College Transition Can Be Trying for 2e Kids

The transition to college is challenging for everyone, and there is no quick and easy way to make it “better” or “successful.” This is especially true for twice-exceptional learners. With the school year ending and seniors in high school preparing to embark on this transition, discussing the challenges 2e students might face seems timely.

I approach this topic from multiple perspectives, writing not only as an expert in educational psychology, but also as someone identified as twice-exceptional when I was in fifth grade. [If you are interested in reading about my journey as a 2e individual, please see Baum, S., Renzulli, S., & Rizza, M. (2015)].

High school wasn’t always easy for me, but by my senior year I had finally achieved both academic and social success. I thought I had everything figured out and that I knew better than my academic counselors, teachers, and most of all, my parents (who are both professors of educational psychology). I entered my freshman year at Union College in Schenectady, N.Y., and disregarded every piece of academic advice that had been given to me because “I didn’t need any help.” I did not register with the college’s office that supports students with disabilities or go to professors’ office hours. I did not ask for extra help if I did not understand something and did not seek additional tutoring. I did not meet with faculty or teaching assistants to discuss how to be successful on exams.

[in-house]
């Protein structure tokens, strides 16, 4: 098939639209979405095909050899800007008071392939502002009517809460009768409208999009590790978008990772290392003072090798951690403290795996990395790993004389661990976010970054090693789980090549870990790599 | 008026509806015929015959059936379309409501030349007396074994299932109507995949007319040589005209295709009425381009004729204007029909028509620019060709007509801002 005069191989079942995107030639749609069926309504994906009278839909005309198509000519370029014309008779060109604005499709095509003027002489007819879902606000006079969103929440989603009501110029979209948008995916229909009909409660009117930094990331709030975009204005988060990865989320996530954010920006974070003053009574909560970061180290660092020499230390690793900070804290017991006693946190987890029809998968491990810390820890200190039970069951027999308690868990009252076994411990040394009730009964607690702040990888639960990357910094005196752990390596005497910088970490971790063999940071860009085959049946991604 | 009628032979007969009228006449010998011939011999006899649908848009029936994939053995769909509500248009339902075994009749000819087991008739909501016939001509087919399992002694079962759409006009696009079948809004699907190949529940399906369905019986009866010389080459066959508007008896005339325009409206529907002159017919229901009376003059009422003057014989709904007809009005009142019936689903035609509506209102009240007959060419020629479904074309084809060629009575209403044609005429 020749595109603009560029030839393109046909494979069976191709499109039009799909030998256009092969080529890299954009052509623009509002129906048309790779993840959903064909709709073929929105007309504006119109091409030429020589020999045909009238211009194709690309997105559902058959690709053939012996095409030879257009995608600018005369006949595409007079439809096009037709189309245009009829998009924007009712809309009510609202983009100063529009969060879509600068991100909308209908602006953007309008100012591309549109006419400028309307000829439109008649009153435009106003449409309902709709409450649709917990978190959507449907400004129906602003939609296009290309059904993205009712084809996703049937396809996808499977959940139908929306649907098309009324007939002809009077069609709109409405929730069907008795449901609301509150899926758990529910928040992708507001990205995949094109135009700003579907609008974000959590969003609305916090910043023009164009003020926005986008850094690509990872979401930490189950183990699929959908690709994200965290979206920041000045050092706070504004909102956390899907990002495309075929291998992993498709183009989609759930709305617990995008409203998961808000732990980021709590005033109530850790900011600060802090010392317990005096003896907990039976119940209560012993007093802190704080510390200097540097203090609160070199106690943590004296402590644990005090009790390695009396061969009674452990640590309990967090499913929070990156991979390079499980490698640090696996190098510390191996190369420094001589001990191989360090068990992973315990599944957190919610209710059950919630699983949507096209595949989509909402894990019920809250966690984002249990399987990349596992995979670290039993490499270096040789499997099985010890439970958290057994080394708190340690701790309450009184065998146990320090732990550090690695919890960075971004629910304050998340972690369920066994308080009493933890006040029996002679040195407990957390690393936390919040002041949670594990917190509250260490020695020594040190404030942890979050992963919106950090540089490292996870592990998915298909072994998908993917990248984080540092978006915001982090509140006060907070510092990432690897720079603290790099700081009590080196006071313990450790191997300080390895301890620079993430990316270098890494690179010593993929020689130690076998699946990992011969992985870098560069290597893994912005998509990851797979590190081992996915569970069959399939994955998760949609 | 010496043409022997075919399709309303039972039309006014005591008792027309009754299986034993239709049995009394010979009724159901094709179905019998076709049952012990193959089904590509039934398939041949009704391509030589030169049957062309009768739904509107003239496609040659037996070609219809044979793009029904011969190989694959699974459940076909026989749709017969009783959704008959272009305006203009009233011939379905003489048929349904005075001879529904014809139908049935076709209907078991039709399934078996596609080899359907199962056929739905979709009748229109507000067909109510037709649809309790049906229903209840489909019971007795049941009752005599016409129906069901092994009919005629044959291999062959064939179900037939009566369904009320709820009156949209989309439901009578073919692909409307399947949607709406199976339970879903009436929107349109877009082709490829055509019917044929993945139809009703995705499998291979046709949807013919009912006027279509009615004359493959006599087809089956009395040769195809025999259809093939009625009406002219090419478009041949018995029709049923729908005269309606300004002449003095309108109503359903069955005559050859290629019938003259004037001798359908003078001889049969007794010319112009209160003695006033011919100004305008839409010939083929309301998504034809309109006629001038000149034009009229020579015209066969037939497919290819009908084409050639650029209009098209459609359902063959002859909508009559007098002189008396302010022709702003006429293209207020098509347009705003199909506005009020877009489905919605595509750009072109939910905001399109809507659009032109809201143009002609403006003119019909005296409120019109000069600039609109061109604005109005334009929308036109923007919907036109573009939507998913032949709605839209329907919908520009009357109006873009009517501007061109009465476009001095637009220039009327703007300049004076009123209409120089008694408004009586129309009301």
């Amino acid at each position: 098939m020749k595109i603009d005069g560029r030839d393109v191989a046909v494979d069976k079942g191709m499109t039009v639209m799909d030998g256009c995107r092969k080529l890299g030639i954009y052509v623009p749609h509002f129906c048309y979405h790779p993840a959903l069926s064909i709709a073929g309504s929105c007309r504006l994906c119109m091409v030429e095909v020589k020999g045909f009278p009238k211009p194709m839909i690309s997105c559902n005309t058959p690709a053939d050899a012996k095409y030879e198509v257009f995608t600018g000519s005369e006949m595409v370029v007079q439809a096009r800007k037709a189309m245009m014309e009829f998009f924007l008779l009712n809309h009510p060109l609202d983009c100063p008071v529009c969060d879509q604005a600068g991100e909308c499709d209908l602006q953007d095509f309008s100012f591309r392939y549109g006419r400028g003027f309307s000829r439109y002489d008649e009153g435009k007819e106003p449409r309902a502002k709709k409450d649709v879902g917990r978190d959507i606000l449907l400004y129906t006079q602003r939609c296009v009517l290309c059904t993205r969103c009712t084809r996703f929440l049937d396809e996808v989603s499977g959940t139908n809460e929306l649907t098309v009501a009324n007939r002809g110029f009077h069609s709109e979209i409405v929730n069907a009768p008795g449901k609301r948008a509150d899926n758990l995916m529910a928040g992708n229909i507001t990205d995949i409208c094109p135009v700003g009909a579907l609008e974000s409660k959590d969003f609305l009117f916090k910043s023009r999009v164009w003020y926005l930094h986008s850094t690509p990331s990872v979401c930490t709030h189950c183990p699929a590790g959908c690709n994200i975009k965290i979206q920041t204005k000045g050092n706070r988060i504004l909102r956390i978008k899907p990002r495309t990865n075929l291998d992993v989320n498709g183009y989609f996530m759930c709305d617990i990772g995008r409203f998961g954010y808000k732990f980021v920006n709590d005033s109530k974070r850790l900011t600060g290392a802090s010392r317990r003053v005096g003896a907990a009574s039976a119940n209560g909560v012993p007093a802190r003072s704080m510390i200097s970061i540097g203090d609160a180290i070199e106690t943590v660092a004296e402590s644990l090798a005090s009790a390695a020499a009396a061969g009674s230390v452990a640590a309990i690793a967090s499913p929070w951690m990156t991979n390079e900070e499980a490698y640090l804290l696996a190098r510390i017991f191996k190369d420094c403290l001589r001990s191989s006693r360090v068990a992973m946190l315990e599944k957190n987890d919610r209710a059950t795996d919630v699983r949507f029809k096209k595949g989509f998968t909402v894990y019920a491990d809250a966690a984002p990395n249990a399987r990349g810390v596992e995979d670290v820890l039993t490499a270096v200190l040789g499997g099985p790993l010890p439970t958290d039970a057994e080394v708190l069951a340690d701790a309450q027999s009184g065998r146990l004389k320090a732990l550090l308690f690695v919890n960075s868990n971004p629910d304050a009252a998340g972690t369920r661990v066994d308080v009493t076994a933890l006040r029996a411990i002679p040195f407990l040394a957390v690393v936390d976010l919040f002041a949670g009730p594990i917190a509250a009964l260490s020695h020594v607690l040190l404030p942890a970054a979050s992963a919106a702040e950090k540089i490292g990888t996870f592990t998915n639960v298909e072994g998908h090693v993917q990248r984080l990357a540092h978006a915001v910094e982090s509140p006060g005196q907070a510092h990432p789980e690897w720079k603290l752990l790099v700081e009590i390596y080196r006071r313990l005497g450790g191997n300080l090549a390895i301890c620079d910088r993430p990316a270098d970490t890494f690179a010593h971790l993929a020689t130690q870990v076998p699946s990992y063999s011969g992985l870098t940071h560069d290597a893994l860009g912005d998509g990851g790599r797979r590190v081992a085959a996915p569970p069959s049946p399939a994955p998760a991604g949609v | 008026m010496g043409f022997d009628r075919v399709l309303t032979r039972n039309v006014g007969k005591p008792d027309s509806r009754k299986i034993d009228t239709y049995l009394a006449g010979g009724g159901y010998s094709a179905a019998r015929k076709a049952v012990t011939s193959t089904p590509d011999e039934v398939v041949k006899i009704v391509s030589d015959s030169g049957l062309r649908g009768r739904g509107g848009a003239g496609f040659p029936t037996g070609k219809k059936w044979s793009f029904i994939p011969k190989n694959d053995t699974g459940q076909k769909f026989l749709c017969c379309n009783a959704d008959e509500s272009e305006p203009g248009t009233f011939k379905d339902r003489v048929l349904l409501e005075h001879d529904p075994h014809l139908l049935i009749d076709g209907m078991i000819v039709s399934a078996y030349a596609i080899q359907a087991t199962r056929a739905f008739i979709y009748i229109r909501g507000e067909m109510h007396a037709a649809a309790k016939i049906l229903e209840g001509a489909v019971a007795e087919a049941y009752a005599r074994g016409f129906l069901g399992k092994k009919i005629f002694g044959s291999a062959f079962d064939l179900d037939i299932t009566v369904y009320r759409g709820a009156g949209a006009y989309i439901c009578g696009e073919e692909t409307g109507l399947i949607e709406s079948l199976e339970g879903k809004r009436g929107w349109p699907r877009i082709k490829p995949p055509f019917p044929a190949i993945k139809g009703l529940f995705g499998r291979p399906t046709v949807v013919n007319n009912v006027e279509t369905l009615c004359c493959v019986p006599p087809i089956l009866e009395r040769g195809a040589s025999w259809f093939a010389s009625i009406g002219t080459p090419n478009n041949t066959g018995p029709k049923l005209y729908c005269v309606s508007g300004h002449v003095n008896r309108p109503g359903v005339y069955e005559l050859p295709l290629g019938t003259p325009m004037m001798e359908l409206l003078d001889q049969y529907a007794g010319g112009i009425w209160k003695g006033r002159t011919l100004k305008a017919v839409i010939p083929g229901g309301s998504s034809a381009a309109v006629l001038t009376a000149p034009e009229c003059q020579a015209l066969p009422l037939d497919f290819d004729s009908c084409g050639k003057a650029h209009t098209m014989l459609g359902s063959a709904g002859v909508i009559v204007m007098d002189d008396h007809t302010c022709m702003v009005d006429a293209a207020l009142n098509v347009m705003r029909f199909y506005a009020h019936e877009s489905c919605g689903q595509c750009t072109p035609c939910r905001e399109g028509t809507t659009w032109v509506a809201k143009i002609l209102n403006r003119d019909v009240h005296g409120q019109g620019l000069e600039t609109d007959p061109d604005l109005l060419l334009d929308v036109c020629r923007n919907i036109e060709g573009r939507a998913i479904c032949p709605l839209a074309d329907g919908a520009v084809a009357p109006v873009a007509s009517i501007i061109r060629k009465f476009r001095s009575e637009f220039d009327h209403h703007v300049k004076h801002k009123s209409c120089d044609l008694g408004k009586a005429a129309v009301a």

In fact, I only used two positive academic skills during that first semester: I attended my classes on time and always took notes. My grades during this time reflected all the academic tasks that I did not complete and reminded me, again, that I needed to envision academic success differently t...


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About Sara J. Renzulli

Dr. Sara Renzulli served as the learning coordinator for the counseling program for intercollegiate athletes at the University of Connecticut. She had previously worked as an advisor in the College of Liberal Arts and Sciences at UConn. She completed her doctoral dissertation in counselor education and counseling psychology in 2013, and has researched increasing academic achievement in students with learning differences or from high-risk backgrounds.